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The predictably chaotic goodbye to Maradona

Fans overwhelmed organizers after tense negotiations between family and gov't

By | [email protected] | December 1, 2020 11:41am

fila funeral

Just like Diego Maradona. With deep emotion, pain, tears, and intense passion. But also with a whirlwind that struck Casa Rosada and hit at everything in its way. The goodbye to Argentina’s number 10 overwhelmed feelings and presidential security at the Balcarce 50 government house, and had President Alberto Fernández and VP Cristina Kirchner getting personally involved in negotiations with the family.

Early fears

The government was fearful of a chaotic farewell since the day Maradona passed. Understanding the magnitude of his figure, the President contacted Maradona’s former wife Claudia Villafañe and offered her and the family the Casa Rosada for the event. Fernández had in mind a long but orderly wake, similar to that of Néstor Kirchner ten years ago, in the same Latin American Patriots Hall at the government house.

But the first replies from the family started getting him worried. Villafañe wanted a short ceremony, saying she didn’t want to subject her daughters to an event that dragged on forever. Miguel Cuberos, Undersecretary General for the Presidency, put together a small army of workers to ready Casa Rosada for the funeral, cleaning the hall from debris and construction materials of undergoing reforms, as well as taking out furniture and sculptures that might get in the way for the mass ceremony. The nearby Native Peoples’ Hall was also set up for family members and close friends.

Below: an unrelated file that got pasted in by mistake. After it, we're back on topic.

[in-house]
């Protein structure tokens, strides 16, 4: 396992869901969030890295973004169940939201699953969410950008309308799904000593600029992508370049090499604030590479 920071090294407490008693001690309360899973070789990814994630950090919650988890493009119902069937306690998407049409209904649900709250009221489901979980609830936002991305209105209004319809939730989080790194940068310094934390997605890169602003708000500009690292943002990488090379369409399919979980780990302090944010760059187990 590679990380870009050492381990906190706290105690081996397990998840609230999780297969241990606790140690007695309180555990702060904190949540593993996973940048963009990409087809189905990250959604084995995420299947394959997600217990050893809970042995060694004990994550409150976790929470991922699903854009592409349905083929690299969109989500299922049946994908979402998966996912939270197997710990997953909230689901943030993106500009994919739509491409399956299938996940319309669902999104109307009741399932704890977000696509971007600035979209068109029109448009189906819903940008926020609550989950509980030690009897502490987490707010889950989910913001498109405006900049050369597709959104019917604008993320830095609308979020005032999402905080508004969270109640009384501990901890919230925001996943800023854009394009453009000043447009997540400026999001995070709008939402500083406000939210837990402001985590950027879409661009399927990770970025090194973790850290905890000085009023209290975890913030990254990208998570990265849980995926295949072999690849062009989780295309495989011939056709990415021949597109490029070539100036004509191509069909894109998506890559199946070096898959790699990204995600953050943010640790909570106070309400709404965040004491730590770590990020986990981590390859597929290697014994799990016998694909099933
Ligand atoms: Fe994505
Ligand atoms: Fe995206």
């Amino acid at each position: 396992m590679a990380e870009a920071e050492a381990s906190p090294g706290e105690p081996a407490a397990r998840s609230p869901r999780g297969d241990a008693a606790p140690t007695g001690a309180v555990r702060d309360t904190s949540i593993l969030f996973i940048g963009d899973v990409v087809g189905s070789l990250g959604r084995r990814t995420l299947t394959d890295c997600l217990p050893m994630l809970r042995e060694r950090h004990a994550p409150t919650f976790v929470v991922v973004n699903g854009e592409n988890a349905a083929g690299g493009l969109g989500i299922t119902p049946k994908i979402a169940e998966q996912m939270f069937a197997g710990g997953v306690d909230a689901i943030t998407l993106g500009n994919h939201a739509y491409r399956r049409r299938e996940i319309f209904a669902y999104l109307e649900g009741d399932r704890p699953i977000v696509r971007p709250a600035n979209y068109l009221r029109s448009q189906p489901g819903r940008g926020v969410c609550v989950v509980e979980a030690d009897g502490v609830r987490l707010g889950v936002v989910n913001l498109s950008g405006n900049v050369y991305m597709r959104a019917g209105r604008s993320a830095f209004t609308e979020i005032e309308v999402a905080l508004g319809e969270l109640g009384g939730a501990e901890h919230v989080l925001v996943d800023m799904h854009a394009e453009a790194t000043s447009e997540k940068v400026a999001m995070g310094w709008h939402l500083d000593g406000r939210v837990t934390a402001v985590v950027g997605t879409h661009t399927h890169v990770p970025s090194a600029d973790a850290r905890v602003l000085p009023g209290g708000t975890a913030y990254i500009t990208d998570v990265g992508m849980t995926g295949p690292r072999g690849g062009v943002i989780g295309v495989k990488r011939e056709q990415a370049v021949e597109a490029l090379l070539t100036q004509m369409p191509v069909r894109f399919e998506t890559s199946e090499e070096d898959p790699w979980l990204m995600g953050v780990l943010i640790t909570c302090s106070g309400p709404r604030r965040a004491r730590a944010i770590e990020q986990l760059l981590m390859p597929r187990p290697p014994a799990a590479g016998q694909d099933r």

Throughout the day, the President and his staff tried to convince Villafañe to extend the ceremony until most fans could say goodbye, but to no avail. On Wednesday night, the schedule for the ceremony was published, with 4 PM as the wake’s ending time.

Clashes with the family

Villafañe and Maradona’s daughters got to the Casa Rosada by midnight. So did others in the family, close friends, and the members of the world-cup winning 1986 national football team. Their private ceremony lasted all night, and at 6 AM the doors were opened for the incoming flood of fans that had been queuing outside for hours for a final goodbye.

The government was making a bet: that witnessing the sheer amount of people gathering outside would make the family change its mind and extend the wake. It didn’t work.

President Fernández arrived at Casa Rosada near 11 AM, in a chopper next to his partner Fabiola Yañez, Press secretary Juan Pablo Biondi and Secretary General Julio Vitobello, and paid his homage. He was soon followed by athletes and public officials of all ranks: ministers, secretaries, lawmakers, ambassadors, mayors and any and all type of member of the Frente de Todos coalition.  For the opposition, historically influential deal-maker Enrique Nosiglia was there, and spent a while talking with Villafañe, as did President Fernández shortly after his arrival. Meanwhile, through another entrance, fans kept moving through the hall for a few last seconds besides Maradona’s casket.

Nervous at the growing amount of visitors, Giannina Maradona went straight to Fernández to complain about how people were even crowding the Casa Rosada balconies. The atmosphere inside grew more tense and the family confirmed that the wake would not extend beyond the original schedule.